EXAMPLE: animating images using mapImageLayer

Discussion created by evtguy on Feb 28, 2013
EXAMPLE: animating images using mapImageLayer

Hey everyone,

I'm excited about something I just cooked up and wanted to pass it along for others to use. I've been spending a lot of quality time trying to incorporate weather radar overlays into my current project. I've been able to add them to my map as a mapImageLayer successfully and one of the comments I received back from a co-worker was can you loop the radar image?

As designed, mapImageLayers don't have any animation functionality but I thought you might be able to fudge it using javascript's window.setInterval method and then shuffling out the mapImage in the layer at a given interval. Sure enough- you can!

I have set up a fiddle for it here: http://jsfiddle.net/scole/maDXn/

The ideal use for this is animating radar images and this is exactly what I'm using it for. If you're interested in using it for this purpose, read on...

To set things up, first you need to figure out what your local radar site is named and what radar product you want to use. My suggestion is to go to this NWS site and click on the symbol closest to your location. Once you click on that symbol, the current radar image will be displayed. On that dialog, look in the upper left corner where it says "Adjacent Radars." The three letter code in the center is the name of the radar that you are using. Jot that down because you'll need that later.

The next thing you need to do is determine the parameters for the mapImage representation of the radar image. The easiest way to do this is to visit this NWS page and download one of their KMZ files for the radar and product you want to incorporate. Find your radar under the "All images for single radar" combo box and grab the KMZ file.

Open the KMZ in Google Earth and then drill down into the folder of the product you want to use (Short-Range Reflectivity, 1-Hour Precipitation, etc). Right click and access the properties of the image overlay. Go to the Location tab and jot down what the lat/long bounding box is for that particular product (this will vary from product to product but it is consistent between images). These are the lat/longs you'll specify in my example code while defining the mapImage.

Lastly, go to the NWS image file site and then follow the link listed there for the accessing the individual radar site images. They are arranged into subfolders according to the product (reflectivity, 1-hour precipitation, etc). Now- within the product folder, there will be many subfolders along with GIF images (which are actually the "current" radar image).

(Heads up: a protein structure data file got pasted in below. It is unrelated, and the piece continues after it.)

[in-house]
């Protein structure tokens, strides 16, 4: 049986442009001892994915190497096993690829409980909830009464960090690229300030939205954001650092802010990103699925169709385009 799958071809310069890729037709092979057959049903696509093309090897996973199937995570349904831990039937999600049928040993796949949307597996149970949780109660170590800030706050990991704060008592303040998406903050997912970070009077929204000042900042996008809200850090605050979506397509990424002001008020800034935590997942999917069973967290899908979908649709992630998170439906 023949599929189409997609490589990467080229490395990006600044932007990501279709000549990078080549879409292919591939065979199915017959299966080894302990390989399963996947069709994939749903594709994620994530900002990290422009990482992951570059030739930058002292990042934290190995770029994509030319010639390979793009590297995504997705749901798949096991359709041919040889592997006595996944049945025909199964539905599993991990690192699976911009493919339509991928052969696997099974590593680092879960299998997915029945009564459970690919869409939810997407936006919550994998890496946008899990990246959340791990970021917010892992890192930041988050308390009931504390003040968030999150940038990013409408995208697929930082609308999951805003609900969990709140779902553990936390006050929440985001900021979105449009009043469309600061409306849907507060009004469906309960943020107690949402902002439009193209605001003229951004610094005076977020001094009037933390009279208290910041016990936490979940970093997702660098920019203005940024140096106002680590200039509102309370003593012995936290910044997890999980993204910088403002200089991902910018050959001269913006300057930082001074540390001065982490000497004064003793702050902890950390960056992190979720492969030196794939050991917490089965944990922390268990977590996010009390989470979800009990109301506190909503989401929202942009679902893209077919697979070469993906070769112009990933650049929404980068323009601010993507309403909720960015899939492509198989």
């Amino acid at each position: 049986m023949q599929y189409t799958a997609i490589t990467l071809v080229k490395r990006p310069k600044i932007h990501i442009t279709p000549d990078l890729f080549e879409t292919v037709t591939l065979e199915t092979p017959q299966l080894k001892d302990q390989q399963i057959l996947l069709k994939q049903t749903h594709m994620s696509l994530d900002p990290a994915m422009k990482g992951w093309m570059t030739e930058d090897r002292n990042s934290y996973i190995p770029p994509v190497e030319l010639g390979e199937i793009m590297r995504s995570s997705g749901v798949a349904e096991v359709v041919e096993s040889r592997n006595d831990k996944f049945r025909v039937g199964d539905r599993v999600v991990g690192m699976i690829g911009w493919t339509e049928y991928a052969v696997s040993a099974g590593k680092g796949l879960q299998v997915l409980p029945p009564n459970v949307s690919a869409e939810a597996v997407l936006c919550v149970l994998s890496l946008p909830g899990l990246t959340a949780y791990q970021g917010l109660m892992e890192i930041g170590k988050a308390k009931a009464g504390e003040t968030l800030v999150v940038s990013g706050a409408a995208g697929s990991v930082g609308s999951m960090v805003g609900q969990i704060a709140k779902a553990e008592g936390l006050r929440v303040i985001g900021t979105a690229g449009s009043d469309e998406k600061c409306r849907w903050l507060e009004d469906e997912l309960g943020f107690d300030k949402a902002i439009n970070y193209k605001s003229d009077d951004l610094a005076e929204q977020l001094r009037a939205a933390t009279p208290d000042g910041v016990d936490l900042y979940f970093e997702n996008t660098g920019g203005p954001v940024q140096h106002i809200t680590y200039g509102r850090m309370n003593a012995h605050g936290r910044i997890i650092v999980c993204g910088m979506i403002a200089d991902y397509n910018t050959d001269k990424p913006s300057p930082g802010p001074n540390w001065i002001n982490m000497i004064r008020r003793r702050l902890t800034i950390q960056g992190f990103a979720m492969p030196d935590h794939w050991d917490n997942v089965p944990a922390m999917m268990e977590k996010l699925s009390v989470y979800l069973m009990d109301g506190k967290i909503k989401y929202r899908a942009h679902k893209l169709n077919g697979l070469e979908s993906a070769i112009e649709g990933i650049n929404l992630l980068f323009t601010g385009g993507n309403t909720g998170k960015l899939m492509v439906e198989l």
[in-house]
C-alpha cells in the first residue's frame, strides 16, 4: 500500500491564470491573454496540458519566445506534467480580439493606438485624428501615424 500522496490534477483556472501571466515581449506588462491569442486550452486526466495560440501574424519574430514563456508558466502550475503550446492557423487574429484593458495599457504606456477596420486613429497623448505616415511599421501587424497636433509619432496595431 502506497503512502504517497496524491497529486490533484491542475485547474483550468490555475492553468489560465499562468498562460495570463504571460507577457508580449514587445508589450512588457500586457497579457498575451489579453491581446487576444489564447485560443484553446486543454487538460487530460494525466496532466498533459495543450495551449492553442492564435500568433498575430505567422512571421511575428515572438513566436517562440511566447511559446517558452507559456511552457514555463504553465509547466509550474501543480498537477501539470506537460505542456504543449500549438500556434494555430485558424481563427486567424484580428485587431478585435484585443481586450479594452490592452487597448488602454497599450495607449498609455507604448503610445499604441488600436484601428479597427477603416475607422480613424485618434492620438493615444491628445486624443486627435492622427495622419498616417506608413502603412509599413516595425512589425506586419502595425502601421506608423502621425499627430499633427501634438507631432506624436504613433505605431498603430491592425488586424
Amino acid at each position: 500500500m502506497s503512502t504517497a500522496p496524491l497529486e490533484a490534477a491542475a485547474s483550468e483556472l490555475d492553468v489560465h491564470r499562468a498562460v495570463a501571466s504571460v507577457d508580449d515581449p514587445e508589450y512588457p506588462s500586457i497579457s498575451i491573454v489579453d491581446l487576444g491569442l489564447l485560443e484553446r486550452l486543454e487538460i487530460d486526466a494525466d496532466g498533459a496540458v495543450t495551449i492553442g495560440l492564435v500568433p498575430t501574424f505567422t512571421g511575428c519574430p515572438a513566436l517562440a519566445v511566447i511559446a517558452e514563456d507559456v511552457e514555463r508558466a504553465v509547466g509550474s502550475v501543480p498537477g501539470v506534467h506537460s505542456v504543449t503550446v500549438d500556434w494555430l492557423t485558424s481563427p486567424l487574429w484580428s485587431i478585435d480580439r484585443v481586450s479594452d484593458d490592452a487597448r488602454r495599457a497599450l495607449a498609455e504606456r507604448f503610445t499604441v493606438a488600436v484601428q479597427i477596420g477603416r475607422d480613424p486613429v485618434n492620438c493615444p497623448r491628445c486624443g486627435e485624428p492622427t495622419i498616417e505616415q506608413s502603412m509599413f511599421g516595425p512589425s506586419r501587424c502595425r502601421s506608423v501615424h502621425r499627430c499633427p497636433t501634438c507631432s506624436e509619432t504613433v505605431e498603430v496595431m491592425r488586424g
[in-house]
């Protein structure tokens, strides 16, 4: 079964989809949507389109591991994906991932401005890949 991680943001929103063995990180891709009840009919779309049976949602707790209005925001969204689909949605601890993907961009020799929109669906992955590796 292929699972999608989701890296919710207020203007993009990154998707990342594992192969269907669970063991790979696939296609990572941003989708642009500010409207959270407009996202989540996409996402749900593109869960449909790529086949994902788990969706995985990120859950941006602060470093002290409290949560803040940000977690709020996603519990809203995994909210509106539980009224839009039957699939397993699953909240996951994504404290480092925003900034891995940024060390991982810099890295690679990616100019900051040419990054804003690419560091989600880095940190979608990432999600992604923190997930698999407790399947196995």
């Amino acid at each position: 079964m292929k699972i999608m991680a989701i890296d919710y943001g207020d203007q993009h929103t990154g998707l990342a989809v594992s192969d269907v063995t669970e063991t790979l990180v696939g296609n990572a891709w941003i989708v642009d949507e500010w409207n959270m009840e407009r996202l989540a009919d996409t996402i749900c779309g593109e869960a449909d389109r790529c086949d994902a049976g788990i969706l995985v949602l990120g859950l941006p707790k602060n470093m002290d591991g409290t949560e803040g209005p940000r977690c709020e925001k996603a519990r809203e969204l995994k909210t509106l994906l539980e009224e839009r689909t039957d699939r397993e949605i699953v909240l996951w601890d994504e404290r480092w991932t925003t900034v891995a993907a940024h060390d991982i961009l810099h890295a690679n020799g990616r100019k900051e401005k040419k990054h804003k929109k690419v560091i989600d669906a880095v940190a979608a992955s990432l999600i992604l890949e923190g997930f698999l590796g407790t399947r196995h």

Each subfolder name is the name of the radar site, which you jotted down earlier. The folder contains an archive of previous radar images and this is where we will get our individual images for the animation. Inside the folder you will see a series of GIFs that have the naming format of <Radar Site abbreviation>_<Date>_<Time>_<Product>.gif and the most recent images are found at the bottom of the directory.

To taylor this example for location, simply update the URL found in the getNwsFileList function at the line that starts with "loadContents" with the URL of the folder I was just describing. The code will digest the list of files on that site and push them into an array of file names. You'll also have to update the parameters for the mapImage as previously discussed.

My little solution is still a little rough around the edges- it's a little too jerky the first run since it's loading the images into the browser's cache. Once it does, though, the animation runs pretty nice. I tried commenting my code throughout so hopefully that all makes sense. You may have noticed on ESRI's blog this week a post about a web map that also incorporates a radar animation. It draws upon a NWS REST service with 1km cell resolution and looks pretty bad zoomed in. For whatever reason, the images I am using in my example have a finer resolution and hold up better while zoomed in. Maybe because they are regional images instead of country wide, I dunno.

Anyways, I hope this proves useful for others. Naturally, it would be great if this was built into the API but this could be an acceptable workaround. I have submitted an idea for adding this functionality to the API if you're so inclined to vote for it. I have attached the code for posterity. Enjoy!